Sectarianism Without Sects

Sectarianism Without Sects

Azmi Bishara


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This volume analyses the transformation of social sectarianism into political sectarianism across the Arab world. Using a framework of social theories and socio-historical analysis, the book distinguishes between ta’ifa, or ‘sect’, and modern ta’ifiyya, ‘sectarianism’, arguing that sectarianism itself produces ‘imaginary sects’. It charts and explains the evolution of these phenomena and their development in Arab and Islamic history, as distinct from other concepts used to study religious groups within Western contexts.

Bishara documents the role played by internal and external factors and rivalries among political elites in the formulation of sectarian identity, citing both historical and contemporary models. He contends that sectarianism does not derive from sect, but rather that sectarianism resurrects the sect in the collective consciousness and reproduces it as an imagined community under modern political and historical conditions.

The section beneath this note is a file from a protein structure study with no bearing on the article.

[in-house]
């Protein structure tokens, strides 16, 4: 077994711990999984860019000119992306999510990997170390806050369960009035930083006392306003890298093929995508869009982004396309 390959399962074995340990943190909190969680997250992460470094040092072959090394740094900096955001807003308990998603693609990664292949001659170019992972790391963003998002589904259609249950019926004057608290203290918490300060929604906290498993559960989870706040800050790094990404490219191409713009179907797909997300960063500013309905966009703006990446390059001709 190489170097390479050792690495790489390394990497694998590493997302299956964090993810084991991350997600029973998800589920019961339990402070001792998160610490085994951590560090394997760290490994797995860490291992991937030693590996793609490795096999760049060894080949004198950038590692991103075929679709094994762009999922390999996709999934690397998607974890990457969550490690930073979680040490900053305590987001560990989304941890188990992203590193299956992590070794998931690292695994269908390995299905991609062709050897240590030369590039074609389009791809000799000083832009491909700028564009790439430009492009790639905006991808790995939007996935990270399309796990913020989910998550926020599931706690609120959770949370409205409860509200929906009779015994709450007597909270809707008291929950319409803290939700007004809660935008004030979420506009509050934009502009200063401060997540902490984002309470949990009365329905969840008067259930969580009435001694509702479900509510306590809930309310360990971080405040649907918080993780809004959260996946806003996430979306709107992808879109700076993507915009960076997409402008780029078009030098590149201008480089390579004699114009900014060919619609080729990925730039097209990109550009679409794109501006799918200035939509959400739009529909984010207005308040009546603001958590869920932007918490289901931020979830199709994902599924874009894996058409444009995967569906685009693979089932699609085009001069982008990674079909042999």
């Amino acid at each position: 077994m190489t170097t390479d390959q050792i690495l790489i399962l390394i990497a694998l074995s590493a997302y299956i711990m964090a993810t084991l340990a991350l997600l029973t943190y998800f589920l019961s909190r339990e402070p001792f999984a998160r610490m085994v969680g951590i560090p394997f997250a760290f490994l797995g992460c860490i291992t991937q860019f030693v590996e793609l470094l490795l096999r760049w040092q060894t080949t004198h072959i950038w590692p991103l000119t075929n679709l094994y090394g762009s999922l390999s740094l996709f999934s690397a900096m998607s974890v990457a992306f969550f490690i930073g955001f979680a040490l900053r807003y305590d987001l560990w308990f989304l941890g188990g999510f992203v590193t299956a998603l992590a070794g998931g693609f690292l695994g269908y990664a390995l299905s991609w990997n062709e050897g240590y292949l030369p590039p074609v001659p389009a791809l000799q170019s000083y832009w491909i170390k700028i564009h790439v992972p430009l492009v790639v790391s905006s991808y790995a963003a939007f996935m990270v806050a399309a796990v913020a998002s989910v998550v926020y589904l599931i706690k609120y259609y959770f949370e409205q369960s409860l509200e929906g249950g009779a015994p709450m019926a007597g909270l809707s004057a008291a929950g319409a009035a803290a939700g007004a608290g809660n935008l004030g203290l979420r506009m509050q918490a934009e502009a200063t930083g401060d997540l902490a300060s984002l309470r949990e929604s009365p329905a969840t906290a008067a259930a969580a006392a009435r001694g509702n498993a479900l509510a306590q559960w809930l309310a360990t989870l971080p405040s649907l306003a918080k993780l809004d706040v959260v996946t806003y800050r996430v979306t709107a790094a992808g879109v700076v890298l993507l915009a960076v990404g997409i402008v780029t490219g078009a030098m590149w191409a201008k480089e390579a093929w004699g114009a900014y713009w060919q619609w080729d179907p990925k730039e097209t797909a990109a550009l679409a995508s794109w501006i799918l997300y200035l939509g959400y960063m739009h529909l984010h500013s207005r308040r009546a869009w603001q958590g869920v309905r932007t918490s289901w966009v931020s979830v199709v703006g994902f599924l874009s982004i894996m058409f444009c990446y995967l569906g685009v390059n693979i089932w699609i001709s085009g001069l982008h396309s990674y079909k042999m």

Sectarianism Without Sects is a vital resource for engaging with the sectarian crisis in the Arab world. It provides a detailed historical background to the emergence of sect in the region, as well as a complex theoretical exploration of how social identities have assumed political significance in the struggle for power over the state.


Azmi Bishara:
Azmi Bishara is one of the Arab world's most prominent scholars, a critic of authoritarianism and colonialism, and a staunch supporter of democratic transition in the region. His works include Sectarianism Without Sects, also published by Hurst; Civil Society; The Arab Question; and Religion and Secularism in Historical Context.